Q is for the Quality of Mercy
Shakespeare’s The Merchant of Venice has a speech about mercy, the central theme of our miserere, Psalm 51. It is delivered by Portia in Act 4 Scene 1 in a courtroom context. Portia is pleading, even begging, for Shylock’s mercy. It provides a rich meditation on the meaning of mercy and its relationship with justice.… Continue reading
In our modern world there are those that would challenge the very notion of love. Sadly, we see regular evidence of the failure of love. We know of, and perhaps experience first-hand, damaged relationships, broken vows and ended marriages. In the news we see celebrities, and the famous, failing to model true love in this… Continue reading
We are Poetry in Motion
For we are God’s handiwork, created in Christ Jesus to do good works, which God prepared in advance for us to do. Ephesians 2:10, NIVUK Introduction The film Memento came out in the year 2000. It is directed by Christopher Nolan. He is now famous for doing strange things with time in many of his… Continue reading
Reel Spirituality: My Top 10 ‘Theological’ Films
Top 10 lists can be rather self indulgent. And if you find them so you might want to skip this post! I am hoping, however, that this post might have some value in celebrating the role that good cinema can have on our personal spirituality. I am hoping that this post will inspire some dialogue—please… Continue reading
Once Upon a Time in . . . Bethlehem
I Samuel 16: 1–13 Introduction The story of David starts in Bethlehem, the place of his birth and childhood. As soon as we think of Bethlehem our minds tend to switch to that later king of Israel born in that town. Once Upon a Time in Bethlehem, sounds like a Christmas story and there is… Continue reading
Philippians 1:12–26 — A Philippian Rhapsody
In an age of style over substance you might think that I’m simply jumping on a bandwagon following the release of the film Bohemian Rhapsody late last year. But this reflection’s title is not just a nod to popular culture. It is not just timely given recent awards or the controversy over the film’s sacked… Continue reading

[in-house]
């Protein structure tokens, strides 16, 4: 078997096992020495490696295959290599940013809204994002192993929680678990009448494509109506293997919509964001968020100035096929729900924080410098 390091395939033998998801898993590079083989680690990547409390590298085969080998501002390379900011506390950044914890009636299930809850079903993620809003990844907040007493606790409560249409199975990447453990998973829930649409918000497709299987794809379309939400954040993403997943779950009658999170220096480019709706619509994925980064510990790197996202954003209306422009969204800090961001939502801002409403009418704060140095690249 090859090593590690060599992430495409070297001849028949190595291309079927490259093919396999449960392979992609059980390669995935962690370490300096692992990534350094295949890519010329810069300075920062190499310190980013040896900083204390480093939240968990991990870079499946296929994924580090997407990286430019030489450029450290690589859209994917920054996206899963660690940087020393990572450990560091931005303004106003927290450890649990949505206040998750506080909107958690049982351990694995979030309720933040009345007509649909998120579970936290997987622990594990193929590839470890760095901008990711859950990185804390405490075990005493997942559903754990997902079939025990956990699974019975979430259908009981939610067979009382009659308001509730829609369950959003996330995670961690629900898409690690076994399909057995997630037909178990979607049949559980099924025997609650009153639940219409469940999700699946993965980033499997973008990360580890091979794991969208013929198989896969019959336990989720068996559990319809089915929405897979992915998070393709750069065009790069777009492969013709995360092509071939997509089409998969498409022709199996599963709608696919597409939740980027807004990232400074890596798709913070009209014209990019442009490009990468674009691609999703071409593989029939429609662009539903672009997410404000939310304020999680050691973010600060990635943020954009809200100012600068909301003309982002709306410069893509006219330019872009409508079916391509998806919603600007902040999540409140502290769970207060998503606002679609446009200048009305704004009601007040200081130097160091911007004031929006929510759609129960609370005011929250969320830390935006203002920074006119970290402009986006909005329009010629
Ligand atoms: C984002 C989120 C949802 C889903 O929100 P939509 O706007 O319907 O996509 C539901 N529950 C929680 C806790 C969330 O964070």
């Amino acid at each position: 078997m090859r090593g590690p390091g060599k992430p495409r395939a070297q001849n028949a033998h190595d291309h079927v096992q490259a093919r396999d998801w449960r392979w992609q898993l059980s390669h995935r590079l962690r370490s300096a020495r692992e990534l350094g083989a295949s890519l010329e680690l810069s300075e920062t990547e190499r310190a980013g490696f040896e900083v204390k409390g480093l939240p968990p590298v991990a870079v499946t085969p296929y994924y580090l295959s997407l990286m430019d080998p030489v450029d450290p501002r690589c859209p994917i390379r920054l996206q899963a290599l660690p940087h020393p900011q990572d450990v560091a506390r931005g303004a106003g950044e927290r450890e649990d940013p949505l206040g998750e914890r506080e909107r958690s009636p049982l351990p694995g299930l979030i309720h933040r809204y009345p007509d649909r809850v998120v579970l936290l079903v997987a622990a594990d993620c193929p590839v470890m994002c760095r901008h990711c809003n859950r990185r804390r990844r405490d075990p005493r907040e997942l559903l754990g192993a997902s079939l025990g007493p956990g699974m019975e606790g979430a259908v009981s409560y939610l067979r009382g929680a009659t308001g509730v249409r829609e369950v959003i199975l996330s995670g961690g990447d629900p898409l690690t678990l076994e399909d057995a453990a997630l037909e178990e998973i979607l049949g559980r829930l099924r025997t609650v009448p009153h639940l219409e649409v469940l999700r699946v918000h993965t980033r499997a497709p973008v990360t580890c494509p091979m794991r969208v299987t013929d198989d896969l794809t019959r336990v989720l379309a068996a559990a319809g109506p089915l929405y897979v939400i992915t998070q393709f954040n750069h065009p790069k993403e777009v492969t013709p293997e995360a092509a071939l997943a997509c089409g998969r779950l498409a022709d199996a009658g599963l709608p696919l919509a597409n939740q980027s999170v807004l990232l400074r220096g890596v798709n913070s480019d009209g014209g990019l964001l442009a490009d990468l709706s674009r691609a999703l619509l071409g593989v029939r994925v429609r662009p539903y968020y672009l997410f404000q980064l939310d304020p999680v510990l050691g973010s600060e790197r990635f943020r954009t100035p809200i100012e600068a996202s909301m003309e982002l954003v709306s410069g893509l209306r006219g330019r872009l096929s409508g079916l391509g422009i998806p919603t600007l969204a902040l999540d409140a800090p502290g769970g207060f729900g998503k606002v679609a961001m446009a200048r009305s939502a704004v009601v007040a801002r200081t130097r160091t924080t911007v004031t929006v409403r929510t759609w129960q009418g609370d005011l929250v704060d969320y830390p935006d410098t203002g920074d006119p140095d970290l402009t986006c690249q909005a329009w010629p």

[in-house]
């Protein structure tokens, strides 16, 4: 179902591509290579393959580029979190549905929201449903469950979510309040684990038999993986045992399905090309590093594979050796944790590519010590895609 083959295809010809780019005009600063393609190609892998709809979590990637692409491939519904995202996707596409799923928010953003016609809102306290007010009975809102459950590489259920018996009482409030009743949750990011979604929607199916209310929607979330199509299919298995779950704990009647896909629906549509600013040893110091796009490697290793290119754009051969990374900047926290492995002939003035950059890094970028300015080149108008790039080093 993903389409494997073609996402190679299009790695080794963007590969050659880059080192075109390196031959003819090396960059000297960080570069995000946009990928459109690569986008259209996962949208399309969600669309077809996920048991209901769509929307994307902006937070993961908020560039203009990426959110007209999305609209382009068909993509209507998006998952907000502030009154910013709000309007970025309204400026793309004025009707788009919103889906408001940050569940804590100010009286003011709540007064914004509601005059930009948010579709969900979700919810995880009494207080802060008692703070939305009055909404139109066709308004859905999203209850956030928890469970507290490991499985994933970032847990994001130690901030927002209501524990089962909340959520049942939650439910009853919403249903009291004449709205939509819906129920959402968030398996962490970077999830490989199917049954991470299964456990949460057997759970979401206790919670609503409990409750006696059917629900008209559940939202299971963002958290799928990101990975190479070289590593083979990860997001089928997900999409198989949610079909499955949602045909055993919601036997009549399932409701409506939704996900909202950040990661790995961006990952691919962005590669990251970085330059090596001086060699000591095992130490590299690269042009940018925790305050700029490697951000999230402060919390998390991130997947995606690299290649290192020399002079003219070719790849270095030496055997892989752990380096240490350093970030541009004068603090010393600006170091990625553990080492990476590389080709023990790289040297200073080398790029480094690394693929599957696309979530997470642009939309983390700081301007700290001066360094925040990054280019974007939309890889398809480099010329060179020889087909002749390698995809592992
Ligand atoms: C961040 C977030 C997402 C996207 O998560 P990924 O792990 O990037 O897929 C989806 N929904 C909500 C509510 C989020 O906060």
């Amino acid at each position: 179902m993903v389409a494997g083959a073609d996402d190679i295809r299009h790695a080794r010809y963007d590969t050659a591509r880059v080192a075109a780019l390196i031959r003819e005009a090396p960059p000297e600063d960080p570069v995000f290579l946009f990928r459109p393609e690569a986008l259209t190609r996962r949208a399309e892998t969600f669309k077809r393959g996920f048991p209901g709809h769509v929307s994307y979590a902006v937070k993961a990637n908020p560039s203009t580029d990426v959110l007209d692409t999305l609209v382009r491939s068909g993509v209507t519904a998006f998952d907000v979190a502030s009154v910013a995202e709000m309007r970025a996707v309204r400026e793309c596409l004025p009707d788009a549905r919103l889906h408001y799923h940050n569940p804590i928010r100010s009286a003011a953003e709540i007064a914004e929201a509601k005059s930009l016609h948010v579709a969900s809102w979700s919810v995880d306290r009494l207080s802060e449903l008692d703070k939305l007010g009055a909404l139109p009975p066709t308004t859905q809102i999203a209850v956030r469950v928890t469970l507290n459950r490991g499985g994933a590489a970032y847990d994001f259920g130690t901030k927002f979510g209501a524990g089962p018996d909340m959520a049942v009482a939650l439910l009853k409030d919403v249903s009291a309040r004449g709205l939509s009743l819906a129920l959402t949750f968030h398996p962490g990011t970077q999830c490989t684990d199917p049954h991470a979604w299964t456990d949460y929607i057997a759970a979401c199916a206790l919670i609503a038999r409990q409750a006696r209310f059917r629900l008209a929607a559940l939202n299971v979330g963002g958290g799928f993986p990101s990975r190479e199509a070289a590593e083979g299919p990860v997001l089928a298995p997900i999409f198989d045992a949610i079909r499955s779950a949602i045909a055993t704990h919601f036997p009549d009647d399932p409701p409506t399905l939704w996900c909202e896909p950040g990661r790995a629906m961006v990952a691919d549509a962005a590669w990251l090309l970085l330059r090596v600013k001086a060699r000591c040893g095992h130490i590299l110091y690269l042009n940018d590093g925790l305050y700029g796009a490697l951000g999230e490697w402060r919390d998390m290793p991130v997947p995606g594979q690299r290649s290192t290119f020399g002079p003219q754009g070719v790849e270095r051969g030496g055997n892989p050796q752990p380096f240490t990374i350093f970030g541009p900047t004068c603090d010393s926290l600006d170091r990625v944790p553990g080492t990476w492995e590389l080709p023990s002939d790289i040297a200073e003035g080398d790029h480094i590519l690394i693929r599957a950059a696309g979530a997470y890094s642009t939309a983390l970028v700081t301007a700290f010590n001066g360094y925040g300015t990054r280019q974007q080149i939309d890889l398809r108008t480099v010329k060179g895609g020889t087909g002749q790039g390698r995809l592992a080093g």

Is this the real life? Is this just fantasy? Caught in a prison, No escape to the light of day. Open your eyes, Look up to the heavens and see, I’m an Apostle and still Pharisee, Because to live is Christ, die is gain, Sing it high, sing it low, Any way the gospel’s spread—it… Continue reading
X is for Xerxes
Xerxes is the Greek name of a Persian ruler who reigned in the 5th century BCE. In the Hebrew Bible he is named Ahasuerus which is a transliteration of his name from Persian. In English translations this word is usually rendered Xerxes as this is how he has become known in classical history. An exception… Continue reading
P is for Psalms
The Psalms are 150 compositions that defy monochromatic definitions— they are never solely poems or prayers or songs. In their threefold nature they are words addressed to God and at the same time the editors of the Hebrew Bible saw in them a greater value as Scripture. In some sense they are authoritative and normative.… Continue reading
M is for Moses
My first recollection of anything connected to the Hebrew Bible is watching the film The Ten Commandments. This was the 1956 version of the film although I was watching it around twenty years after its release. The director, Cecil B. DeMille, made two films with this name. The first film was a silent one released… Continue reading
This blog’s central aim is to explore all aspects of how the Psalter (the biblical psalms) functions as Scripture today.
To this end it will also include book reviews on the Book of Psalms and related topics.
Some posts will reflect more broadly on biblical interpretation or hermeneutics.
If you like what you see here and want to arrange for me to give a lecture, run a teaching event or a short retreat based around The Psalms then contact me so we can discuss how this might work.